Climate change poses threat to pregnant women, babies – WHO raises the alarm

The Universal Health Coverage, Life Course at the World Health Organization (WHO) has raised the alarm that climate change poses an existential threat to humanity.
It said pregnant women, babies and children face some of the gravest consequences of all.

Assistant Director, Bruce Aylward who noted this in a press statement ahead of the global Conference of the Parties (COP28) negotiations on climate change in Dubai, said children’s futures need to be consciously protected, which means taking climate action now for the sake of their health and survival, while ensuring their unique needs are recognized in the climate response.

Bruce said the year 2023 has been marked by a series of devastating climate disasters.
“Wildfires, floods, heatwaves and droughts are displacing people, killing crops and livestock, and worsening air pollution “

He said “An over-heating world is increasing the spread of deadly diseases like cholera, malaria and dengue, with dire consequences for pregnant women and children for whom these infections can be especially severe.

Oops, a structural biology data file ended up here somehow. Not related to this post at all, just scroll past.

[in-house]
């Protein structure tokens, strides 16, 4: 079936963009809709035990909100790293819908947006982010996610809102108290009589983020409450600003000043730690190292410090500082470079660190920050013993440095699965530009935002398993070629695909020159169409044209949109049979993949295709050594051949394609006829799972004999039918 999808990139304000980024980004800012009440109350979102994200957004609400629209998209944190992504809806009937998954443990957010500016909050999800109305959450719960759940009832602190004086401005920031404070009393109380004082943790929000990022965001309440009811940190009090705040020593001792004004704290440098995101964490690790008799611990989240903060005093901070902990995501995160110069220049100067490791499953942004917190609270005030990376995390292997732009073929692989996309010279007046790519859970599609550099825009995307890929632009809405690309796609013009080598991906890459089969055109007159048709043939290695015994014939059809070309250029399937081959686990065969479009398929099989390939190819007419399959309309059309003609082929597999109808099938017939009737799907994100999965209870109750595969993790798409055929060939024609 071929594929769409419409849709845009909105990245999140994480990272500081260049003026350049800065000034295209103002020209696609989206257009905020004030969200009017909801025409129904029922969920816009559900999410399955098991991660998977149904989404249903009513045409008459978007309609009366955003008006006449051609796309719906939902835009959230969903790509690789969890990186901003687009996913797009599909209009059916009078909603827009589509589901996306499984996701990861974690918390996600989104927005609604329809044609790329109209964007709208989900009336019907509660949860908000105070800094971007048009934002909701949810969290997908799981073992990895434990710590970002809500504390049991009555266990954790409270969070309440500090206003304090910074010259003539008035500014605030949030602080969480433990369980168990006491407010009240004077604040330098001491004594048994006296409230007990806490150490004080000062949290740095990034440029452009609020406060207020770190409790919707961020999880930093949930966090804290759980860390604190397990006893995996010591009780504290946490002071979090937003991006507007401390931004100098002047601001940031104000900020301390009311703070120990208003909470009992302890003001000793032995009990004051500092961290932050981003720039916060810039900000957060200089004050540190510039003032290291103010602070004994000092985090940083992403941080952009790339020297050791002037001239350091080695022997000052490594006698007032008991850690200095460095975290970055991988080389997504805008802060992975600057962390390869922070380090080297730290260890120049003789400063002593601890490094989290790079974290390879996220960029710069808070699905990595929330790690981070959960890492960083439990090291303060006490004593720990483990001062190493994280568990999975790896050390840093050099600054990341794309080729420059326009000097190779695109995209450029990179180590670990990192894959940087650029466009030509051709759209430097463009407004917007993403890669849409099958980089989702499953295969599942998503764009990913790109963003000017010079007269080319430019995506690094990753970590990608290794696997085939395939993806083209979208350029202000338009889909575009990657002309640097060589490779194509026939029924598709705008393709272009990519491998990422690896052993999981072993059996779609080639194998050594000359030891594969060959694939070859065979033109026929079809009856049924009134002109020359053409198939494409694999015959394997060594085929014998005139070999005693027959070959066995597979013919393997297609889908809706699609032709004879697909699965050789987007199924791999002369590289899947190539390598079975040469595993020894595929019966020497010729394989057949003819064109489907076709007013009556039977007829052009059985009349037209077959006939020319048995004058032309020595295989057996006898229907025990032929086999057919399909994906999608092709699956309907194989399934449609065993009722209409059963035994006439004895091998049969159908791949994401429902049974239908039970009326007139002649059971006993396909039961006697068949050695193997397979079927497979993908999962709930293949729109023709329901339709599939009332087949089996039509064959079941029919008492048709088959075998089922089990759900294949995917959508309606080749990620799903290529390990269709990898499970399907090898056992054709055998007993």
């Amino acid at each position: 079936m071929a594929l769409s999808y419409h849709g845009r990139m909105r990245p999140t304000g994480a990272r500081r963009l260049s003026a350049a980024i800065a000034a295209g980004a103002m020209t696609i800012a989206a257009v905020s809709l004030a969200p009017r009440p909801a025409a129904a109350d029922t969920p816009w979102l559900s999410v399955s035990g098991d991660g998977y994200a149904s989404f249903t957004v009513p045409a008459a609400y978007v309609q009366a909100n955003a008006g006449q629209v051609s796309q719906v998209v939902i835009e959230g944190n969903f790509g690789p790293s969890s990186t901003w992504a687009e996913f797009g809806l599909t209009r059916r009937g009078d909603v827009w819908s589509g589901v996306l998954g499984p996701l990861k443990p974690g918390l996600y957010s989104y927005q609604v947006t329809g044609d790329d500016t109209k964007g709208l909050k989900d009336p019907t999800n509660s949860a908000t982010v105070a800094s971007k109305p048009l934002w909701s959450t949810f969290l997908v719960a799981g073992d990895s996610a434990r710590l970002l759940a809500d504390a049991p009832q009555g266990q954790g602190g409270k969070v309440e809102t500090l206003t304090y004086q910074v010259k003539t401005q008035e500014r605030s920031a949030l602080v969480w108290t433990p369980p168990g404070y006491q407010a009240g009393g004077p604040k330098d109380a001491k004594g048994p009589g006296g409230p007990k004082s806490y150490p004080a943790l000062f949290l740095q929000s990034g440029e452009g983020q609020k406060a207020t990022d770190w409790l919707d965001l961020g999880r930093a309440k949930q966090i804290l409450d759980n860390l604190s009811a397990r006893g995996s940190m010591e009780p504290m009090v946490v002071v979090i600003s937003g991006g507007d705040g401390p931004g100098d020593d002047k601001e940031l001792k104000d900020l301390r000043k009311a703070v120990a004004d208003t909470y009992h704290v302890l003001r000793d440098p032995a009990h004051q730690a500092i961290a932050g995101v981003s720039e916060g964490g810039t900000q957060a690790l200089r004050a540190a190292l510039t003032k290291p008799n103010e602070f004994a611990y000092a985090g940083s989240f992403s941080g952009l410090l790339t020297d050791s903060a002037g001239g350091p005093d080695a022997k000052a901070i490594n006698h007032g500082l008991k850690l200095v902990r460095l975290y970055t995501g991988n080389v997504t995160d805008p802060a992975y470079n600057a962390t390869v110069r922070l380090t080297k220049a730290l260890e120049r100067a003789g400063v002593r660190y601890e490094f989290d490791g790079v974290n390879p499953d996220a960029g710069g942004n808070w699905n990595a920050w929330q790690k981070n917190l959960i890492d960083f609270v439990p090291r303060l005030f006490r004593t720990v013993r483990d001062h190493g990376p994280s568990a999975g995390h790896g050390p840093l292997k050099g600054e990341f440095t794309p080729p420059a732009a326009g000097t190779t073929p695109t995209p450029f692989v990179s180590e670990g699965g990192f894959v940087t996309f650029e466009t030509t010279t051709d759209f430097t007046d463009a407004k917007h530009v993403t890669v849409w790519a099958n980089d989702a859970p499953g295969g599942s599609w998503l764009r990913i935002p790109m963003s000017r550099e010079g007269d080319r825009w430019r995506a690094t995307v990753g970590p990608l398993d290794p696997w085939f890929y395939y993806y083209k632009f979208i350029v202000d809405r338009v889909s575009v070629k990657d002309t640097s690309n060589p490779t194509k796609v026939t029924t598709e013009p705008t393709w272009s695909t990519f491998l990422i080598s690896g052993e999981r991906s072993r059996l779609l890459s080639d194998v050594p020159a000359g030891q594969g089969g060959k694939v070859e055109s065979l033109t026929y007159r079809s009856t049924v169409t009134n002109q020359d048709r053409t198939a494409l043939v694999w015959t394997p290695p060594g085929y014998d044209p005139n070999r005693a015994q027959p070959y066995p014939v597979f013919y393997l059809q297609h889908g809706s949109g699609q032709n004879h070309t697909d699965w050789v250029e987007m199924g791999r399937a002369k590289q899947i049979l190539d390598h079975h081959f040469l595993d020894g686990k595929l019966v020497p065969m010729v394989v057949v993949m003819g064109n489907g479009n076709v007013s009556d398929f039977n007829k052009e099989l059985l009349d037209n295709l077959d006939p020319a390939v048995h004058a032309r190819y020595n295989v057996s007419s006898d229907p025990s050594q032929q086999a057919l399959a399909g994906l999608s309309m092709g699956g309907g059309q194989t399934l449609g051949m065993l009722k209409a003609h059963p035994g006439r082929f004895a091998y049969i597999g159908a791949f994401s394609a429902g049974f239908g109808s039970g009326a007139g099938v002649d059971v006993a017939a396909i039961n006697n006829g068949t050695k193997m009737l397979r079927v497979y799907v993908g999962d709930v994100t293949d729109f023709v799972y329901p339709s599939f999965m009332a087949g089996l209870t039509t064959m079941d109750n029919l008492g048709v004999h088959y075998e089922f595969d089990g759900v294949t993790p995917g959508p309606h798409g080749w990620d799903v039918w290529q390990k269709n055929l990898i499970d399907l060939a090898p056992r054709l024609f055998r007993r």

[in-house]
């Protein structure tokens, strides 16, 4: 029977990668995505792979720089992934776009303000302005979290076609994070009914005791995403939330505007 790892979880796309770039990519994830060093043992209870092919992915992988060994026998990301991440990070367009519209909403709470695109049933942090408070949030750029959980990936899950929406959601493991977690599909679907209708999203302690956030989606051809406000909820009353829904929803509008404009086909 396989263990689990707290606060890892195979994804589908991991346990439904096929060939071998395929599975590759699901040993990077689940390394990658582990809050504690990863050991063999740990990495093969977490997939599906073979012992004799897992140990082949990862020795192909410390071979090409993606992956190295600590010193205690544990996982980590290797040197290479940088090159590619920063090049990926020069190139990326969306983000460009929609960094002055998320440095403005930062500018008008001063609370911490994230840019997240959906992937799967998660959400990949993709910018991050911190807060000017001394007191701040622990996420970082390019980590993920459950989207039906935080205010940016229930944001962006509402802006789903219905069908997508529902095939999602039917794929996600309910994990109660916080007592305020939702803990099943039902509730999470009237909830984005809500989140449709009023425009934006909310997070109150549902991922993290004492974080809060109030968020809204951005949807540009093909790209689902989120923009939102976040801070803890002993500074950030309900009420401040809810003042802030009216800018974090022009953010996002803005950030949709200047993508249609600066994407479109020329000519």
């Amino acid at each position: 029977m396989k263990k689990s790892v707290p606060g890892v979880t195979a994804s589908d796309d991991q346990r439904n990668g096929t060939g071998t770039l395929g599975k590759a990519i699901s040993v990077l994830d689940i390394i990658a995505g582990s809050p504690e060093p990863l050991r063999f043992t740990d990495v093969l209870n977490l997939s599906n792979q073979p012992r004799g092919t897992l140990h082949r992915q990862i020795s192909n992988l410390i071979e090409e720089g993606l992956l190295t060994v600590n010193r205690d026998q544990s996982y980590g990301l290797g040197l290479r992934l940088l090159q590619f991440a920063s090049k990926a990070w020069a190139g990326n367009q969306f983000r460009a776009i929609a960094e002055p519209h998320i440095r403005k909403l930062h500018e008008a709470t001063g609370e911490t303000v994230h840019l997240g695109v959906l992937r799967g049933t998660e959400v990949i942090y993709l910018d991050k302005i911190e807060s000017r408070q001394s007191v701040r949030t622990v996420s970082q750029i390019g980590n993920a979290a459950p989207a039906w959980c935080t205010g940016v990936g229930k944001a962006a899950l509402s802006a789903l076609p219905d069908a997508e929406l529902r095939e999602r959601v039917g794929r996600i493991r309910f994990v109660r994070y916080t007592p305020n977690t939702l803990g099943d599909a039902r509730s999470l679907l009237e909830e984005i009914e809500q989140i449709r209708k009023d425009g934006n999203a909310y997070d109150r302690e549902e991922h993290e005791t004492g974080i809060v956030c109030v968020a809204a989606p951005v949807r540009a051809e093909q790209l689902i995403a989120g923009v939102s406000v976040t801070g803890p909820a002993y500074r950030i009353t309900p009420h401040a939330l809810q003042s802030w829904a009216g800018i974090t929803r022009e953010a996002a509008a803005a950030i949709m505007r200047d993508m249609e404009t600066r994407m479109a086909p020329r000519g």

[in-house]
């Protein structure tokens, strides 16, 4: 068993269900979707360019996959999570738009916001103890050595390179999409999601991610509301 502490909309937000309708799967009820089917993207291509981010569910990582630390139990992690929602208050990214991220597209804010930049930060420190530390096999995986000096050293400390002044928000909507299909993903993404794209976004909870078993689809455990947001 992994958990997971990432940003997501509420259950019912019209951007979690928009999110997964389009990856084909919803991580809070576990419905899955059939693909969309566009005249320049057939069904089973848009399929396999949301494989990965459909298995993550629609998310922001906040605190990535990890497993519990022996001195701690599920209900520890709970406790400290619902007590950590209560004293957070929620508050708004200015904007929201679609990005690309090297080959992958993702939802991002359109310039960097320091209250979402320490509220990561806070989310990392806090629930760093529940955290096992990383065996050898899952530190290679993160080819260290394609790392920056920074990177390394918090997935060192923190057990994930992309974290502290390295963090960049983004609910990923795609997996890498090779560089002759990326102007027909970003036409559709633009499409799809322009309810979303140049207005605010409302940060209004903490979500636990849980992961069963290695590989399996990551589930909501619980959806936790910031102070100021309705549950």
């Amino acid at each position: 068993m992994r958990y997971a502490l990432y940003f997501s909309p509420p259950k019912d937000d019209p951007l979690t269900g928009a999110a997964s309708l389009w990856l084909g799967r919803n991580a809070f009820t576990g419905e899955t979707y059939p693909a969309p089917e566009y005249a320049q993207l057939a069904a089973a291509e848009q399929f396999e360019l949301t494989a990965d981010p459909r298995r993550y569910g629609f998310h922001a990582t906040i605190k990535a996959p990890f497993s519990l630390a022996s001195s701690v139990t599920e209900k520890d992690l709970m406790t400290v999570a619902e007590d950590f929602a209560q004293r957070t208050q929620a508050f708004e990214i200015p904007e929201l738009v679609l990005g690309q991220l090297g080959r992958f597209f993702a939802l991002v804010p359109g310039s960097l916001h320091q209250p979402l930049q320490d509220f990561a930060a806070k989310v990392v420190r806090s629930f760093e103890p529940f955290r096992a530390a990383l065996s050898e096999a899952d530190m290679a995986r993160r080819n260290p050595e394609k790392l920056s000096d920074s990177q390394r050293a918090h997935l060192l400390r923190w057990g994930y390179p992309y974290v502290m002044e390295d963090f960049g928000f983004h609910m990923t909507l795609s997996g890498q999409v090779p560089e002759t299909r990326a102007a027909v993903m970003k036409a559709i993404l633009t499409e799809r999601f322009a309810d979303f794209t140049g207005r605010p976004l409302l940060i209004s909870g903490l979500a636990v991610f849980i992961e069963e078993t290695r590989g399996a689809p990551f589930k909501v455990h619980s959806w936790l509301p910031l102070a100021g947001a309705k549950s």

“Research shows that harm can begin even in the womb, leading to pregnancy-related complications, preterm birth, low birthweight and stillbirth. For children, consequences can last a lifetime, affecting the development of their bodies and brains as they grow.”

Also, UNICEF Deputy Executive Director for Programmes, Omar Abdi said the action on climate change often ignores that children’s bodies and minds are uniquely vulnerable to pollution, deadly diseases and extreme weather.

Abdi said “We do this at our peril. The climate crisis is jeopardizing every child’s fundamental right to health and well-being. It is our collective responsibility to listen and put children at the centre of urgent climate action, beginning at COP28. This is the moment to finally put children on the climate change agenda.”

The Partnership for Maternal, Newborn and Child Health (PMNCH) Board Chair and former Prime Minister of New Zealand, Rt Hon Helen Clark said all stakeholders, from governments to the private sector and civil society, including health care professionals, holds a critical role in championing policies and actions which protect the most vulnerable.

She said the urgency to integrate women, children and adolescent health needs into climate responses is not just a moral imperative, but an effective strategy with long-term benefits for resilient and healthy societies.